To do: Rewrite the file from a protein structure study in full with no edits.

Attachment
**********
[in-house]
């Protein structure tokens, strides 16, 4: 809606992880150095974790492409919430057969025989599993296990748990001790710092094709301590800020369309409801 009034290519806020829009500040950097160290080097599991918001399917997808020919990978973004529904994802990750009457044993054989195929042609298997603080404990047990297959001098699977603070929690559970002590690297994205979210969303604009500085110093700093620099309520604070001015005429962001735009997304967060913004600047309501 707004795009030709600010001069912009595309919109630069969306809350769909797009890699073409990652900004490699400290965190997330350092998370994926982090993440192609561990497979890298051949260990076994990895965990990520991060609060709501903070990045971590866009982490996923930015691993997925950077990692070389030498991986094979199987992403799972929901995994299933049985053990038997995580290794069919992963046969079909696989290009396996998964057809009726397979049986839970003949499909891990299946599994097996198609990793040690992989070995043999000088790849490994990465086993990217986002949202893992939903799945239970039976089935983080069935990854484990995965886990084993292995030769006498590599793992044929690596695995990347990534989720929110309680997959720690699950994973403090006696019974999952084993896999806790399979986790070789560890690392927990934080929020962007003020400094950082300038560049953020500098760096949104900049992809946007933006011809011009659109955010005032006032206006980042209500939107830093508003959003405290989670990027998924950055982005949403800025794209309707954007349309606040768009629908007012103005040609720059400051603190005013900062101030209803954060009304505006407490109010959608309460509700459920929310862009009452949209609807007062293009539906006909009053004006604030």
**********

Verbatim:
[in-house]
């Protein structure tokens, strides 16, 4: 809606992880150095974790492409919430057969025989599993296990748990001790710092094709301590800020369309409801 009034290519806020829009500040950097160290080097599991918001399917997808020919990978973004529904994802990750009457044993054989195929042609298997603080404990047990297959001098699977603070929690559970002590690297994205979210969303604009500085110093700093620099309520604070001015005429962001735009997304967060913004600047309501 707004795009030709600010001069912009595309919109630069969306809350769909797009890699073409990652900004490699400290965190997330350092998370994926982090993440192609561990497979890298051949260990076994990895965990990520991060609060709501903070990045971590866009982490996923930015691993997925950077990692070389030498991986094979199987992403799972929901995994299933049985053990038997995580290794069919992963046969079909696989290009396996998964057809009726397979049986839970003949499909891990299946599994097996198609990793040690992989070995043999000088790849490994990465086993990217986002949202893992939903799945239970039976089935983080069935990854484990995965886990084993292995030769006498590599793992044929690596695995990347990534989720929110309680997959720690699950994973403090006696019974999952084993896999806790399979986790070789560890690392927990934080929020962007003020400094950082300038560049953020500098760096949104900049992809946007933006011809011009659109955010005032006032206006980042209500939107830093508003959003405290989670990027998924950055982005949403800025794209309707954007349309606040768009629908007012103005040609720059400051603190005013900062101030209803954060009304505006407490109010959608309460509700459920929310862009009452949209609807007062293009539906006909009053004006604030």